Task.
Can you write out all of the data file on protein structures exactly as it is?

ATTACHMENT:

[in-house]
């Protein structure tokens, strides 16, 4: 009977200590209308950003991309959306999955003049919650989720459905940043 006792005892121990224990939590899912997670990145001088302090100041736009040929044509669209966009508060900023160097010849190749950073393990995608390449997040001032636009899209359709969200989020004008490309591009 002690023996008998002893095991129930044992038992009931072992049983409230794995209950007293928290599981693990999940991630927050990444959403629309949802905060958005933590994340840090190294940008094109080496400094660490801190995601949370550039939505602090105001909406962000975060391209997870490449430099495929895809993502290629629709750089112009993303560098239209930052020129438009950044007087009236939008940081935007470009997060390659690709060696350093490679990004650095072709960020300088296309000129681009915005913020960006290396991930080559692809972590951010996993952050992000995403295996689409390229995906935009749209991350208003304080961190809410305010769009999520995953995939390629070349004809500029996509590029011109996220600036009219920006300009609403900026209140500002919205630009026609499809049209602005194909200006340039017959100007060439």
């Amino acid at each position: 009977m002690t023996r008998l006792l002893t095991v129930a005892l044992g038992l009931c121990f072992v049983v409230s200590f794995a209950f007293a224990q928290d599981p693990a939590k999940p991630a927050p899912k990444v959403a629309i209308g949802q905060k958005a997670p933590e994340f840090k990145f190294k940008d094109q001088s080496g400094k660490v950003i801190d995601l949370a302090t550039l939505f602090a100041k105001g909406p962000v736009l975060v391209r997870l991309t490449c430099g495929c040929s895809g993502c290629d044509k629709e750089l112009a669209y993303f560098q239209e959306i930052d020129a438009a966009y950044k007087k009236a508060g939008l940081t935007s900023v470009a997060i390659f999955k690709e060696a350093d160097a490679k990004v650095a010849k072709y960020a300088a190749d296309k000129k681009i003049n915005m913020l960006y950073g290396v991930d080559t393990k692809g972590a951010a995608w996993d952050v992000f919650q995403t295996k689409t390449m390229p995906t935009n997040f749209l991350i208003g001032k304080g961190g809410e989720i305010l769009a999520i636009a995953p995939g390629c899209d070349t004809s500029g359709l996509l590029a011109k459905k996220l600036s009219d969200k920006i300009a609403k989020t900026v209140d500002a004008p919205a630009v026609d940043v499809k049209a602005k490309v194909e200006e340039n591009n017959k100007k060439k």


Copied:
[in-house]
């Protein structure tokens, strides 16, 4: 009977200590209308950003991309959306999955003049919650989720459905940043 006792005892121990224990939590899912997670990145001088302090100041736009040929044509669209966009508060900023160097010849190749950073393990995608390449997040001032636009899209359709969200989020004008490309591009 002690023996008998002893095991129930044992038992009931072992049983409230794995209950007293928290599981693990999940991630927050990444959403629309949802905060958005933590994340840090190294940008094109080496400094660490801190995601949370550039939505602090105001909406962000975060391209997870490449430099495929895809993502290629629709750089112009993303560098239209930052020129438009950044007087009236939008940081935007470009997060390659690709060696350093490679990004650095072709960020300088296309000129681009915005913020960006290396991930080559692809972590951010996993952050992000995403295996689409390229995906935009749209991350208003304080961190809410305010769009999520995953995939390629070349004809500029996509590029011109996220600036009219920006300009609403900026209140500002919205630009026609499809049209602005194909200006340039017959100007060439």
């Amino acid at each position: 009977m002690t023996r008998l006792l002893t095991v129930a005892l044992g038992l009931c121990f072992v049983v409230s200590f794995a209950f007293a224990q928290d599981p693990a939590k999940p991630a927050p899912k990444v959403a629309i209308g949802q905060k958005a997670p933590e994340f840090k990145f190294k940008d094109q001088s080496g400094k660490v950003i801190d995601l949370a302090t550039l939505f602090a100041k105001g909406p962000v736009l975060v391209r997870l991309t490449c430099g495929c040929s895809g993502c290629d044509k629709e750089l112009a669209y993303f560098q239209e959306i930052d020129a438009a966009y950044k007087k009236a508060g939008l940081t935007s900023v470009a997060i390659f999955k690709e060696a350093d160097a490679k990004v650095a010849k072709y960020a300088a190749d296309k000129k681009i003049n915005m913020l960006y950073g290396v991930d080559t393990k692809g972590a951010a995608w996993d952050v992000f919650q995403t295996k689409t390449m390229p995906t935009n997040f749209l991350i208003g001032k304080g961190g809410e989720i305010l769009a999520i636009a995953p995939g390629c899209d070349t004809s500029g359709l996509l590029a011109k459905k996220l600036s009219d969200k920006i300009a609403k989020t900026v209140d500002a004008p919205a630009v026609d940043v499809k049209a602005k490309v194909e200006e340039n591009n017959k100007k060439k």